Back to the complete issue
Tuesday, 12 October 2021

Egypt’s external debt is still growing (thank you, covid), but at a slower pace than before

Egypt’s debt is growing, but the pace of growth slowing, says the WB: Egypt’s external debt grew 14.3% y-o-y to USD 131.6 bn in 2020, up from USD 115.1 bn in 2019, according to the World Bank’s International Debt Statistics 2022 report, which came out today. That said, the data shows a marginal slowdown in the annual growth of Egypt’s external debt, continuing a years-long downward trend in the pace of acceleration. External debt was up 14.9% y-o-y in 2019, after growing 18.3% y-o-y in 2018, and 22.5% y-o-y in 2017.

It was about covid, stupid: While IMF loans to Egypt were up 55% y-o-y in 2020 to hit USD 20.4 bn, according to the report, these were largely due to emergency pandemic loans. The report refers to the USD 2.8 bn rapid financing instrument (RFI), disbursed in May 2020 to help Egypt support its balance of payments amid the pandemic. We also received USD 3.6 bn in 2020 of the one-year USD 5.2 bn standby loan approved by the IMF. As for eurobonds, the government tapped the bond market with a USD 5 bn eurobond issuance in May last year. And then there were all the other forms of loans secured by both the government and the private sector to sustain us during the pandemic year, including fiscal assistance loans, development loans, sukuk, green bonds and securitization.

FDI also suffered, but but what did you expect of a global pandemic and subsequent meltdown? Fresh FDI into Egypt tumbled 35% to USD 5.9 bn in 2020, down from USD 9 bn in 2019 — its lowest recorded level since 2014. That comes “despite concerted efforts to promote diversification of FDI” in Egypt, including attempts to revive the long-dormant USD 16 bn Saudi-Egypt investment fund, according to the report. It added that Egyptian FDI remains highly concentrated in oil and gas.

Our debt and FDI levels, however, were worse than the MENA average: External debt across the MENA region increased 8.5% to USD 370 bn in 2020, up from USD 341 bn, while Meanwhile, FDI inflows to MENA fell 16 percent on average to USD 14.3 bn, down from USD 16.9 bn a year before, amid a regional slowdown in investment.

Low and middle-income countries were forced to dig their debt hole deeper: External debt among poorer nations increased 5.3% to USD 8.7 tn in 2020, as they tried to head off the pandemic with massive emergency stimulus measures. The average increase in external debt among low and middle-income countries excluding China stood at 3.4%. Elevated levels of debt put emerging-market economies in a risky position, according to World Bank Group President David Malpass. “We need a comprehensive approach to the debt problem, including debt reduction, swifter restructuring and improved transparency,” he said in a press release accompanying the annual report.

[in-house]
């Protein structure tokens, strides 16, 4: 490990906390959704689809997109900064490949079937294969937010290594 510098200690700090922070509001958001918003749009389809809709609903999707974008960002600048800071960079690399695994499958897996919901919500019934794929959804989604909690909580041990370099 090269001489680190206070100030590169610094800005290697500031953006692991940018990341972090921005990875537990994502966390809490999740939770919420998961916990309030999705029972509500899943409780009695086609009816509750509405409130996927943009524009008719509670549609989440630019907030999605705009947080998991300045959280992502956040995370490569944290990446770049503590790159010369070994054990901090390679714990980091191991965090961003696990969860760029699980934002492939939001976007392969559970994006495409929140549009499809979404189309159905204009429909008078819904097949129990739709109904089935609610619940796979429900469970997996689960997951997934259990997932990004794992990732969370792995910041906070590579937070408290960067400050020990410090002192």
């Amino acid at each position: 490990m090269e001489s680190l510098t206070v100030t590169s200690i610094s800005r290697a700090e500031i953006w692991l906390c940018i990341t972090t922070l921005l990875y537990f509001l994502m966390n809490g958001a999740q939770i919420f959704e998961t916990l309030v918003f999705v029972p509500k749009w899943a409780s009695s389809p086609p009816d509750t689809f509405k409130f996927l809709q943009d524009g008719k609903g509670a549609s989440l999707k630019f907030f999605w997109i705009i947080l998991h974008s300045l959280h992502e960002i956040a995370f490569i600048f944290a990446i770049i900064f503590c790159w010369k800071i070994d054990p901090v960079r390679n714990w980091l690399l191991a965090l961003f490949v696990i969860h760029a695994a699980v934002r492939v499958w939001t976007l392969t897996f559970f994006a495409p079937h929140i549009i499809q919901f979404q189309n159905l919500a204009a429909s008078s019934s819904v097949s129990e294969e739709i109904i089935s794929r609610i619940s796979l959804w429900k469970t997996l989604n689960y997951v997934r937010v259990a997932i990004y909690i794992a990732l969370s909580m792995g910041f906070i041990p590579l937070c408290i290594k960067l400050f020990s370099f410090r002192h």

You can find the report on the landing page here or download the full 207-page report here (pdf).

IN OTHER DEBT NEWS- Local sukuk issuances in 2021 are forecast to reach EGP 7.5 bn by the end of the year, head of the Financial Regulatory Authority’s financial instruments department Sayed Abdel Fadeel told Al Borsa. According to Abdel Fadeel, EGP 5 bn-worth of issuances are expected to hit the market before 2022 rolls around, bringing the total for this year up three-fold. Only one company, Contact Financial, has issued sharia-compliant debt since the start of the year. Planned offerings we know of include an EGP 5.5 bn sale for Palm Hills Development, an EGP 3 bn issuance for Hassan Allam Properties, and an EGP 1.1 bn offering for Amer Group. Wadi Degla Developments over the summer also revealed plans for a sukuk issuance worth some EGP 2 bn through Contact.

Enterprise is a daily publication of Enterprise Ventures LLC, an Egyptian limited liability company (commercial register 83594), and a subsidiary of Inktank Communications. Summaries are intended for guidance only and are provided on an as-is basis; kindly refer to the source article in its original language prior to undertaking any action. Neither Enterprise Ventures nor its staff assume any responsibility or liability for the accuracy of the information contained in this publication, whether in the form of summaries or analysis. © 2022 Enterprise Ventures LLC.

Enterprise is available without charge thanks to the generous support of HSBC Egypt (tax ID: 204-901-715), the leading corporate and retail lender in Egypt; EFG Hermes (tax ID: 200-178-385), the leading financial services corporation in frontier emerging markets; SODIC (tax ID: 212-168-002), a leading Egyptian real estate developer; SomaBay (tax ID: 204-903-300), our Red Sea holiday partner; Infinity (tax ID: 474-939-359), the ultimate way to power cities, industries, and homes directly from nature right here in Egypt; CIRA (tax ID: 200-069-608), the leading providers of K-12 and higher level education in Egypt; Orascom Construction (tax ID: 229-988-806), the leading construction and engineering company building infrastructure in Egypt and abroad; Moharram & Partners (tax ID: 616-112-459), the leading public policy and government affairs partner; Palm Hills Developments (tax ID: 432-737-014), a leading developer of commercial and residential properties; Mashreq (tax ID: 204-898-862), the MENA region’s leading homegrown personal and digital bank; Industrial Development Group (IDG) (tax ID:266-965-253), the leading builder of industrial parks in Egypt; Hassan Allam Properties (tax ID:  553-096-567), one of Egypt’s most prominent and leading builders; and Saleh, Barsoum & Abdel Aziz (tax ID: 220-002-827), the leading audit, tax and accounting firm in Egypt.